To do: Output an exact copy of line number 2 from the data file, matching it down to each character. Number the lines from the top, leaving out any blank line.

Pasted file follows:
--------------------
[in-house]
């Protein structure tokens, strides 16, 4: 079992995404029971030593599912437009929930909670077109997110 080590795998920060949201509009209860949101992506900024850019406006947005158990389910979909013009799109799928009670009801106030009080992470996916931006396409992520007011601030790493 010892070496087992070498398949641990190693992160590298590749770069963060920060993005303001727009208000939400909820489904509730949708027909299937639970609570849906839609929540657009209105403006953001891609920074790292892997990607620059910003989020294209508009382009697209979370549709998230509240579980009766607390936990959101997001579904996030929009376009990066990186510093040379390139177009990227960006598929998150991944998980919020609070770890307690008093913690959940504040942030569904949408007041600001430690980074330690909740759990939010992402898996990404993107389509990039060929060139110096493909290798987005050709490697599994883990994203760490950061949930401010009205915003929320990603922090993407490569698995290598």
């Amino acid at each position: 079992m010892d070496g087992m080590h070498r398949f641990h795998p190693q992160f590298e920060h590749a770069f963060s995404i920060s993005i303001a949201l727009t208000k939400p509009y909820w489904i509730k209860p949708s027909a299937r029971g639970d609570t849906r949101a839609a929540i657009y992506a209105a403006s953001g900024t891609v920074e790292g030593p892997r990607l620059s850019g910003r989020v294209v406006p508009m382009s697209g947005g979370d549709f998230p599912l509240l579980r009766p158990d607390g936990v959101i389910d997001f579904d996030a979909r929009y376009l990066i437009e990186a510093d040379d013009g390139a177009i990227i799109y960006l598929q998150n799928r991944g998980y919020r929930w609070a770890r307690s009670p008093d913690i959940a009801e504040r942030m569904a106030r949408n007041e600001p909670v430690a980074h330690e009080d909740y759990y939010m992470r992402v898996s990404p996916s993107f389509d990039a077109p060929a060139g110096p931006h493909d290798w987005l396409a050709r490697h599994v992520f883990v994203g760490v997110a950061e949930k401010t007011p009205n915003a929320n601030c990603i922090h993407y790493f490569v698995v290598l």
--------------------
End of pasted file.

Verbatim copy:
């Protein structure tokens, strides 16, 4: 079992995404029971030593599912437009929930909670077109997110 080590795998920060949201509009209860949101992506900024850019406006947005158990389910979909013009799109799928009670009801106030009080992470996916931006396409992520007011601030790493 010892070496087992070498398949641990190693992160590298590749770069963060920060993005303001727009208000939400909820489904509730949708027909299937639970609570849906839609929540657009209105403006953001891609920074790292892997990607620059910003989020294209508009382009697209979370549709998230509240579980009766607390936990959101997001579904996030929009376009990066990186510093040379390139177009990227960006598929998150991944998980919020609070770890307690008093913690959940504040942030569904949408007041600001430690980074330690909740759990939010992402898996990404993107389509990039060929060139110096493909290798987005050709490697599994883990994203760490950061949930401010009205915003929320990603922090993407490569698995290598």